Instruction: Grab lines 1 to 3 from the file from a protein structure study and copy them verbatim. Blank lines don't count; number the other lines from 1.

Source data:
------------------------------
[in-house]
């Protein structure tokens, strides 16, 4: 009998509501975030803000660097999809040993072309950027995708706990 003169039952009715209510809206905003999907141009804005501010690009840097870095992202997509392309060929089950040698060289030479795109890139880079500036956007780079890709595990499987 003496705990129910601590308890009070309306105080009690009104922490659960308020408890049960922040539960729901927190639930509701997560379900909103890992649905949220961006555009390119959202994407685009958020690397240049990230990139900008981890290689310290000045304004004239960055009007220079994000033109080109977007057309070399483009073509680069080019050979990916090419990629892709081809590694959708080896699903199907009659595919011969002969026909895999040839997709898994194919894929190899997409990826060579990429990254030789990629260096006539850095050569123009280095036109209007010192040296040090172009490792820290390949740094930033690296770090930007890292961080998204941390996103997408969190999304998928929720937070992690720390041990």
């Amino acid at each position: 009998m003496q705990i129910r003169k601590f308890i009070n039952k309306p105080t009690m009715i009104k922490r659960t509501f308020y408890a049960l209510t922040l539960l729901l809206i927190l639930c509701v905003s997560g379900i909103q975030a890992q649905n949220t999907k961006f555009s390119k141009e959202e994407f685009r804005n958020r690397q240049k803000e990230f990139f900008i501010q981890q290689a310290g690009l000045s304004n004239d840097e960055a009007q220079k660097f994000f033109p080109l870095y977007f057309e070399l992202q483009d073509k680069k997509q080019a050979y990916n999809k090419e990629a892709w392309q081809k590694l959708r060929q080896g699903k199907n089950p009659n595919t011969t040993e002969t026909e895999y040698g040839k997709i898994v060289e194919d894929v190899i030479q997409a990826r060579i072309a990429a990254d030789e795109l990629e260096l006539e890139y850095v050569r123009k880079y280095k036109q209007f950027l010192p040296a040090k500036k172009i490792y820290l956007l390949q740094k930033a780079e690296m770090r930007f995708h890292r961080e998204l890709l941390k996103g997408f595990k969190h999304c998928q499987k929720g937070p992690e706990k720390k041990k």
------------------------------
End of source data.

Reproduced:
[in-house]
């Protein structure tokens, strides 16, 4: 009998509501975030803000660097999809040993072309950027995708706990 003169039952009715209510809206905003999907141009804005501010690009840097870095992202997509392309060929089950040698060289030479795109890139880079500036956007780079890709595990499987 003496705990129910601590308890009070309306105080009690009104922490659960308020408890049960922040539960729901927190639930509701997560379900909103890992649905949220961006555009390119959202994407685009958020690397240049990230990139900008981890290689310290000045304004004239960055009007220079994000033109080109977007057309070399483009073509680069080019050979990916090419990629892709081809590694959708080896699903199907009659595919011969002969026909895999040839997709898994194919894929190899997409990826060579990429990254030789990629260096006539850095050569123009280095036109209007010192040296040090172009490792820290390949740094930033690296770090930007890292961080998204941390996103997408969190999304998928929720937070992690720390041990």
């Amino acid at each position: 009998m003496q705990i129910r003169k601590f308890i009070n039952k309306p105080t009690m009715i009104k922490r659960t509501f308020y408890a049960l209510t922040l539960l729901l809206i927190l639930c509701v905003s997560g379900i909103q975030a890992q649905n949220t999907k961006f555009s390119k141009e959202e994407f685009r804005n958020r690397q240049k803000e990230f990139f900008i501010q981890q290689a310290g690009l000045s304004n004239d840097e960055a009007q220079k660097f994000f033109p080109l870095y977007f057309e070399l992202q483009d073509k680069k997509q080019a050979y990916n999809k090419e990629a892709w392309q081809k590694l959708r060929q080896g699903k199907n089950p009659n595919t011969t040993e002969t026909e895999y040698g040839k997709i898994v060289e194919d894929v190899i030479q997409a990826r060579i072309a990429a990254d030789e795109l990629e260096l006539e890139y850095v050569r123009k880079y280095k036109q209007f950027l010192p040296a040090k500036k172009i490792y820290l956007l390949q740094k930033a780079e690296m770090r930007f995708h890292r961080e998204l890709l941390k996103g997408f595990k969190h999304c998928q499987k929720g937070p992690e706990k720390k041990k």